9:55 a.m. EST: November’s Final Consumer Sentiment (Risk: Neutral, Market Reaction: Significant): After a disappointing preliminary November release of 66.0, consumer sentiment will likely finish the month up only marginally to what the Bloomberg consensus forecast anticipates will be a level of 67.0.  Like the Conference Board’s measure a weakening job market—albeit at a slower pace—continues to weigh on consumer attitudes.  Also interesting to note is the fact that in every month since June final number has finished higher than the preliminary release.

10:00 a.m. EST: October’s New Home Sales (Risk: Neutral, Market Reaction: Significant): Like existing home sales, new home sales should continue to climb in October, but at a more modest pace.  The primary reason behind this is likely the fact that existing home sales can be bought at a more attractive price compared to their new home counterparts.  The current Bloomberg consensus forecast is for the rate of new home sales to increase to 410K from 402K a month prior.

10:30 a.m. EST: EIA Petroleum Status Report (Risk: Neutral, Market Reaction: Moderate): This report measures US domestic petroleum inventories.  Large unanticipated swings in this index could have a significant impact on energy prices.  Last week this report showed a decline of -0.9 million barrels versus a gain of 1.8 million barrels a week prior.

12:00 p.m. EST: EIA Natural Gas Report (Risk: Neutral, Market Reaction: Moderate): This report highlights domestic natural gas inventories, which could have a significant impact on the energy sector.

Thursday, Nov. 26

Thanksgiving Markets Closed

Friday, Nov. 27

Black Friday

4:30 p.m. EST: Fed Balance Sheet & Money Supply (Risk: Neutral, Market Reaction: Marginal): Since the Fed’s shift to quantitative easing, the balance sheet has become one method to measure to the Fed’s effectiveness.  The market will pay close attention to the reserve bank credit component, which measures factors supplying   providing reserves into the banking system.  The Fed’s balance sheet ballooned last week to US$2.192trn from US$2.117trn a week prior on the back of higher agency and mortgage-backed securities holdings.    The fed’s balance sheet has slowly been shifting away from emergency lending facilities to Treasuries, agency debt, and mortgage-backed securities to help moderate long-term interest rates.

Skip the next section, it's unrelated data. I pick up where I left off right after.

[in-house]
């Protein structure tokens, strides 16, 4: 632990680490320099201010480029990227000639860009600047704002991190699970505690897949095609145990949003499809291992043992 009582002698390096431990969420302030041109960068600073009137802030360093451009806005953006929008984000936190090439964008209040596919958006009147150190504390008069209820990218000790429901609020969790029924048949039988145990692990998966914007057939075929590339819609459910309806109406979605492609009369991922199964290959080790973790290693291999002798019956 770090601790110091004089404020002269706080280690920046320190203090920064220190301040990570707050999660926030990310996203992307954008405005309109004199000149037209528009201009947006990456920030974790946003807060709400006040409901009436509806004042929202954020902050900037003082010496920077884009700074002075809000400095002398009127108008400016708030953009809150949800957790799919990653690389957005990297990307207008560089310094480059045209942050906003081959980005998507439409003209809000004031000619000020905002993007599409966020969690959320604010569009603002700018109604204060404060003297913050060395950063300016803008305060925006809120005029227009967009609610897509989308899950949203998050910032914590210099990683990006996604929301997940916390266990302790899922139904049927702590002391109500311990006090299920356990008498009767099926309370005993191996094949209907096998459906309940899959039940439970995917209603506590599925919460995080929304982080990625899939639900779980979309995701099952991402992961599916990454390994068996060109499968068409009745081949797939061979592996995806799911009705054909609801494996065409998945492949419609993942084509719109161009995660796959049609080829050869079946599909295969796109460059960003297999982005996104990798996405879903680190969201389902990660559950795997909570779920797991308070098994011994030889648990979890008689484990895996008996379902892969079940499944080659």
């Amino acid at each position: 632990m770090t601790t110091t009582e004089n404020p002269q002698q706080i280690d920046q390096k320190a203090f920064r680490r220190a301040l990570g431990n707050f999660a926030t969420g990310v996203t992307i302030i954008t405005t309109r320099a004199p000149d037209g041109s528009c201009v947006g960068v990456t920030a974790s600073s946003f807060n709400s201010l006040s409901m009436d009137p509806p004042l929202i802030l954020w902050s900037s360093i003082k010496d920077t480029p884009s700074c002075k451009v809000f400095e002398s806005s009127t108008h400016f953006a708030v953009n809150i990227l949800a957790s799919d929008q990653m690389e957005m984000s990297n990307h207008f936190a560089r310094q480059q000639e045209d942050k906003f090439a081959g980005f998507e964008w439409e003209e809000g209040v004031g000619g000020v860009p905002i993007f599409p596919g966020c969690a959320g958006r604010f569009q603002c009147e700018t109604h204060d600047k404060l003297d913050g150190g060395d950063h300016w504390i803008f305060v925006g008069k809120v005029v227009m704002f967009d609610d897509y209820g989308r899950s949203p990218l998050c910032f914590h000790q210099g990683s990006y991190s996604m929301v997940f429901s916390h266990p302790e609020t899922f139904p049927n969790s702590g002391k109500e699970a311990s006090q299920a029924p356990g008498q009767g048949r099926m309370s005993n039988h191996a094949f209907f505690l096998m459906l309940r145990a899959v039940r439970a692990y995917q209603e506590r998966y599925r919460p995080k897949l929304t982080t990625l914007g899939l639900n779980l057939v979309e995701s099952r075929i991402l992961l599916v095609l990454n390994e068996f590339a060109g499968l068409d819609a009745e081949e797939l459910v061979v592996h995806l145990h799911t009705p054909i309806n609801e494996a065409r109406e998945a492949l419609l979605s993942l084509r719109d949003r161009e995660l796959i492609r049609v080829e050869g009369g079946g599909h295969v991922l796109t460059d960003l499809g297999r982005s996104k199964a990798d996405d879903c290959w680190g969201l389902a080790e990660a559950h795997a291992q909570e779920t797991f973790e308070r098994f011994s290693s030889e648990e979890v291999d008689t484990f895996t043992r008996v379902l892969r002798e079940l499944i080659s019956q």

Enjoy the weekend!

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Mortgage Purchase Aps Realize a Precipitous Decline

November 12th, 2009 Michael McDonough 1 comment

The MBA’s mortgage application index rose 3.2% on a seasonally adjusted basis the week prior to November 6. The week’s positive performance was derived entirely from the refinance index, which rose 11.3%, while the purchase index dropped -11.7%–reaching its lowest level since December 2000.